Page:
Why Software Projects Take Longer Than You Think: A Statistical Model
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Why Software Projects Take Longer Than You Think: A Statistical Model

Anyone who built software for a while knows that estimating how long something is going to take is hard. It’s hard to come up with an unbiased estimate of how long something will take, when fundamentally the work in itself is about solving something. One pet theory I’ve had for a really long time, is that some of this is really just a statistical artifact.

Let’s say you estimate a project to take 1 week. Let’s say there are three equally likely outcomes: either it takes 1/2 week, or 1 week, or 2 weeks. The median outcome is actually the same as the estimate: 1 week, but the mean (aka average, aka expected value) is 7/6 = 1.17 weeks. The estimate is actually calibrated (unbiased) for the median (which is 1), but not for the the mean.

A reasonable model for the “blowup factor” (actual time divided by estimated time) would be something like a log-normal distribution. If the estimate is one week, then let’s model the real outcome as a random variable distributed according to the log-normal distribution around one week. This has the property that the median of the distribution is exactly one week, but the mean is much larger:

If we take the logarithm of the blowup factor, we end up with a plain old normal distribution centered around 0. This assumes the median blowup factor is 1x, and as you hopefully remember, log(1) = 0. However, different tasks may have different uncertainties around 0. We can model this by varying the σ parameter which corresponds to the standard deviation of the normal distribution:

Just to put some numbers on this: when log(actual / estimated) = 1 then the blowup factor is exp(1) = e = 2.72. It’s equally likely that a project blows up by a factor of exp(2) = 7.4 as it is that it completes in exp(-2) = 0.14 i.e. completes in 14% of the estimated time. Intuitively the reason the mean is so large is that tasks that complete faster than estimated have no way to compensate for the tasks that take much longer than estimated. We’re bounded by 0, but unbounded in the other direction.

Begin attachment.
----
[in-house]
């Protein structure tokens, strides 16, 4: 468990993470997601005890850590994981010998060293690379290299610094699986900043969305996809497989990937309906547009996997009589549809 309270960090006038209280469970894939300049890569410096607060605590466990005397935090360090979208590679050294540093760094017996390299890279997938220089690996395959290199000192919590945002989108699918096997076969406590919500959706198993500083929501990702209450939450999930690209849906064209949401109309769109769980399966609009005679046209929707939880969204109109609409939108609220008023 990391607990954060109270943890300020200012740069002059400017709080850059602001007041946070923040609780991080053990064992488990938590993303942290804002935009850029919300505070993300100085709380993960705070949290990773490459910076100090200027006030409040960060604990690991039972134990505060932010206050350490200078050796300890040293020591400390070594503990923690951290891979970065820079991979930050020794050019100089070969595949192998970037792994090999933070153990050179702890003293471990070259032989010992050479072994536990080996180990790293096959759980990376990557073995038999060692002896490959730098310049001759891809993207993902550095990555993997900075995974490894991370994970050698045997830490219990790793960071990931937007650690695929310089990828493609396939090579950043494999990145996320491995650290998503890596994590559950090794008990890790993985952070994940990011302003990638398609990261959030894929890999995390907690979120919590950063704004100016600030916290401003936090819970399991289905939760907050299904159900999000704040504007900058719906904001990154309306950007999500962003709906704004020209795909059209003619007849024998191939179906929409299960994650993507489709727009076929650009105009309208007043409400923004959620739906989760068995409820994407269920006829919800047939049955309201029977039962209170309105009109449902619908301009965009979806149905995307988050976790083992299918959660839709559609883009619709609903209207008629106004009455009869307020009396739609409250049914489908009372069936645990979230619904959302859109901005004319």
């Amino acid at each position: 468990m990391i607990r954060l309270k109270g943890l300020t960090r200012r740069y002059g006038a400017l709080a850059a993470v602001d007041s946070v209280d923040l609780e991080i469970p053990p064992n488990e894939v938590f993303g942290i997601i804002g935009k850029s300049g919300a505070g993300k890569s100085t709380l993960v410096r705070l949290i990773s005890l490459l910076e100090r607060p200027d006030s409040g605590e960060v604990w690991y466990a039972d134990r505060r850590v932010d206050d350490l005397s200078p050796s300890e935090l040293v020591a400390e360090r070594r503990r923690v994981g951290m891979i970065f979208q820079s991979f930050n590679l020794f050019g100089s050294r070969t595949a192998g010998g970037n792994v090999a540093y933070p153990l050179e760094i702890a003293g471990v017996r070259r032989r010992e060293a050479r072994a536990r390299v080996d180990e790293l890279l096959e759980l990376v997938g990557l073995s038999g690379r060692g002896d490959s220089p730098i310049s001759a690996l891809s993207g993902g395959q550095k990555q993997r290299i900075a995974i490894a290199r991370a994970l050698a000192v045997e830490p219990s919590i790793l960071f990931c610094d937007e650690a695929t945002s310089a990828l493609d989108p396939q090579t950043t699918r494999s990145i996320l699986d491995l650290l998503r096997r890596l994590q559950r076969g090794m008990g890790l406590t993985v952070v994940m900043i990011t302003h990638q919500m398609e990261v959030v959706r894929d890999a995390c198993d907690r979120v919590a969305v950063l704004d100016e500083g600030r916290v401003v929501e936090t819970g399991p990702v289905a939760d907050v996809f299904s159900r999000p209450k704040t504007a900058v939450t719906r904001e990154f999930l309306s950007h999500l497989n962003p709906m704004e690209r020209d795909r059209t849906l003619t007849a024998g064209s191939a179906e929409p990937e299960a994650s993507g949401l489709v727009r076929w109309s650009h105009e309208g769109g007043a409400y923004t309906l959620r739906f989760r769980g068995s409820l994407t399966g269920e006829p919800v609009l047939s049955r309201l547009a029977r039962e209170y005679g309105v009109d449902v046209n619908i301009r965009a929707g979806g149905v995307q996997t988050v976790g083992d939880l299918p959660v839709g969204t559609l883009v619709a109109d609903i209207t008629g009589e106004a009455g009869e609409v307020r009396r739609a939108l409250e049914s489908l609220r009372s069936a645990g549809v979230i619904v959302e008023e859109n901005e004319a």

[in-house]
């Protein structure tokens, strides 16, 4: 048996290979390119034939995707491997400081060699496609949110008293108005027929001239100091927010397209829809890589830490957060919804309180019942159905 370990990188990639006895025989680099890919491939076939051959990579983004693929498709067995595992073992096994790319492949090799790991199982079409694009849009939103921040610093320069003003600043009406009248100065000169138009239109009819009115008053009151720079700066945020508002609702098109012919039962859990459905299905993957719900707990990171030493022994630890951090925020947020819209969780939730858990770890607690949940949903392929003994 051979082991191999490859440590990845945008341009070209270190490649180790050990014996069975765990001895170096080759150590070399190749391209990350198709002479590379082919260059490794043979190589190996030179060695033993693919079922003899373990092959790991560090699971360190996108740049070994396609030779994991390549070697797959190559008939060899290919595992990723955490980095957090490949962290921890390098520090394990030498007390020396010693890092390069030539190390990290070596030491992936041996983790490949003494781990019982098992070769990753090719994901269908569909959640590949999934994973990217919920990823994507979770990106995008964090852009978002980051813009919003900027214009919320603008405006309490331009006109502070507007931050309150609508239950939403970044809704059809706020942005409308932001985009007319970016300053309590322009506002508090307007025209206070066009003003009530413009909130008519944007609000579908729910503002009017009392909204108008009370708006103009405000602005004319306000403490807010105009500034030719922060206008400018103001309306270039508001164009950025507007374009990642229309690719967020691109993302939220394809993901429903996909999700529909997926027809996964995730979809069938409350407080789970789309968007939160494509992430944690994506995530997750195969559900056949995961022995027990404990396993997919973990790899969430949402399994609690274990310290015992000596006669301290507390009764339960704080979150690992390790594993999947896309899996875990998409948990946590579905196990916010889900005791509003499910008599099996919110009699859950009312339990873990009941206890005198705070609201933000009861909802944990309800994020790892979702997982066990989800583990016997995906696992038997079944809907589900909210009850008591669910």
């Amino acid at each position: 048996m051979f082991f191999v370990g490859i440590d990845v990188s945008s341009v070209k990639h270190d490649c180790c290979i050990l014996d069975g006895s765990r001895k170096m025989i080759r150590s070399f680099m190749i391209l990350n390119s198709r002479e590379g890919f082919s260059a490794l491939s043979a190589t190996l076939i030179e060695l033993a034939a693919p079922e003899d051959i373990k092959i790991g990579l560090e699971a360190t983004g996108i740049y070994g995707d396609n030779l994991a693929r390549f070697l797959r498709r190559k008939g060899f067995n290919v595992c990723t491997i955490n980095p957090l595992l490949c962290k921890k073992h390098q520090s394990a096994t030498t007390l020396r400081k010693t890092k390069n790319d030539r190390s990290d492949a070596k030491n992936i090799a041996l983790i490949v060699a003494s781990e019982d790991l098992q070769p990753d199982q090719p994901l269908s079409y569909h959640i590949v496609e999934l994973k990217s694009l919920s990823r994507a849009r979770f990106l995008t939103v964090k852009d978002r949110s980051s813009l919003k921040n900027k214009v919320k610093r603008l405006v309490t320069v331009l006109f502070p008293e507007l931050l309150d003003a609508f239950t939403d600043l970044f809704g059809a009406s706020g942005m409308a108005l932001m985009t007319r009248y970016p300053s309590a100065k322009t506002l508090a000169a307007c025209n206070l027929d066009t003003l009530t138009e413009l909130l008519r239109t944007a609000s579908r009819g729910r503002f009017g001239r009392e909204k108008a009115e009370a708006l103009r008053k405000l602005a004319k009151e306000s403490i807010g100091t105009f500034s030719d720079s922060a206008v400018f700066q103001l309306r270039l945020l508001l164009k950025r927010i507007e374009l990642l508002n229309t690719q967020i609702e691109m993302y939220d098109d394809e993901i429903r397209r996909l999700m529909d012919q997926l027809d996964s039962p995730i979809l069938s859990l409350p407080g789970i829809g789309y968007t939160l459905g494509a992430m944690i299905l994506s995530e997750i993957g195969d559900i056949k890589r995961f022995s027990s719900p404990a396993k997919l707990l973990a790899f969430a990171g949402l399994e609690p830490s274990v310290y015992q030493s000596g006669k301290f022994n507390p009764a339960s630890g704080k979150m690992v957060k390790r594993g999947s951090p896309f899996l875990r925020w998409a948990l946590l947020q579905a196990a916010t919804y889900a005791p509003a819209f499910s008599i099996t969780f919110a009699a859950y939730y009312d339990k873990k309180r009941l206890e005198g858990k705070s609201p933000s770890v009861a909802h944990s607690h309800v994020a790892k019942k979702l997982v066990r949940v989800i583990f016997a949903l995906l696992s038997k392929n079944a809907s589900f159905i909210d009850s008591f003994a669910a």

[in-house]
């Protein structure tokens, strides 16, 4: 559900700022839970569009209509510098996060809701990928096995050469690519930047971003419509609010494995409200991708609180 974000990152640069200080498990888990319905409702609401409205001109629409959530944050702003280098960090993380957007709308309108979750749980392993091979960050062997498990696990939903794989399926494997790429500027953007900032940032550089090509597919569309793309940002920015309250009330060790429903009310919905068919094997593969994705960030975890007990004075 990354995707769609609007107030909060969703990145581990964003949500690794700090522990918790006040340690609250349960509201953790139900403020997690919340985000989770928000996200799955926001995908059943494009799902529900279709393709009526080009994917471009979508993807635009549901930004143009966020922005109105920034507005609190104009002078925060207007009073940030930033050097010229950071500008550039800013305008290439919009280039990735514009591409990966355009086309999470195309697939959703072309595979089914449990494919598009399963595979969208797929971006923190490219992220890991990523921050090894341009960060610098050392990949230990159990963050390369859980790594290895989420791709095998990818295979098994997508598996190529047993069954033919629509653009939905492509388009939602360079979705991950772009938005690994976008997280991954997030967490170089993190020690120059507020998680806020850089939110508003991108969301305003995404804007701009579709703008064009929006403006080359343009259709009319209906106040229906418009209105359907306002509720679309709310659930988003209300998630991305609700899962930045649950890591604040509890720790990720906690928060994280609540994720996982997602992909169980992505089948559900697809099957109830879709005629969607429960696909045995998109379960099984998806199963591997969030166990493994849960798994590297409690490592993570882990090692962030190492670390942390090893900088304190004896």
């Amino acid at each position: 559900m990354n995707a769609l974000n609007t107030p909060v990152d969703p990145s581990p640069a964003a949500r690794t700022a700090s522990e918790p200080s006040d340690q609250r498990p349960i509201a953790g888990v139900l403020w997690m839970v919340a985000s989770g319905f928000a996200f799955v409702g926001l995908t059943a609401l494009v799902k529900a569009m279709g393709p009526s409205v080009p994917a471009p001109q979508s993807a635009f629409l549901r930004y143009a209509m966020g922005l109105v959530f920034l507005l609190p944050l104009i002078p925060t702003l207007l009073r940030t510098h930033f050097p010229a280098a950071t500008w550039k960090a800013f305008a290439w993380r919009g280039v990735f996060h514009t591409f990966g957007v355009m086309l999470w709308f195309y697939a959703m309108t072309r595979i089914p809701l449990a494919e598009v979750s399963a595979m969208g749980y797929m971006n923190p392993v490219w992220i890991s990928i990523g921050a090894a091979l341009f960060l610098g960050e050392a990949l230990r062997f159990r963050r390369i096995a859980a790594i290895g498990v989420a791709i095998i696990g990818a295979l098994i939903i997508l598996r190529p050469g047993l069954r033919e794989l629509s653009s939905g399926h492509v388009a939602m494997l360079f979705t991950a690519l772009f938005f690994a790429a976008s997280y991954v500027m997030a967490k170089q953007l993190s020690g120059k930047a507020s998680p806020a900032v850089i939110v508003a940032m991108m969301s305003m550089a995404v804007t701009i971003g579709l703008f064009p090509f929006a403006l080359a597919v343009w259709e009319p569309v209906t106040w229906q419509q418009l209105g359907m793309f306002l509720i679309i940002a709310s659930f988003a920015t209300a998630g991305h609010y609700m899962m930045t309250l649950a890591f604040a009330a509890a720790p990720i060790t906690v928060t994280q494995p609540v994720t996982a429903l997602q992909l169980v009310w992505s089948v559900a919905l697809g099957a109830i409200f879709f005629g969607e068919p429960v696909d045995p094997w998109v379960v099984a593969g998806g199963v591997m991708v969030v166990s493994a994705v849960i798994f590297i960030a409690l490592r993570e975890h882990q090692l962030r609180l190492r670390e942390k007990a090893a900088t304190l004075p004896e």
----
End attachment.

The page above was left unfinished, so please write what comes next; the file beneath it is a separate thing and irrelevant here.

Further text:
Is this just a model? You bet! But I’ll get to real data shortly and show that this in fact maps to reality reasonably well using some empirical data.

Software estimation

So far so good, but let’s really try to understand what this means in terms of software estimation. Let’s say we look at the roadmap and it consists of 20 different software projects and we’re trying to estimate: how long is it going to take to complete all of them.

Here’s where the the mean becomes crucial. Means add, but medians do not. So if we want to get an idea of how long it will take to complete the sum of n projects, we need to look at the mean. Let’s say we have three different projects in the pipeline with the exact same σ = 1:

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erikbern.com

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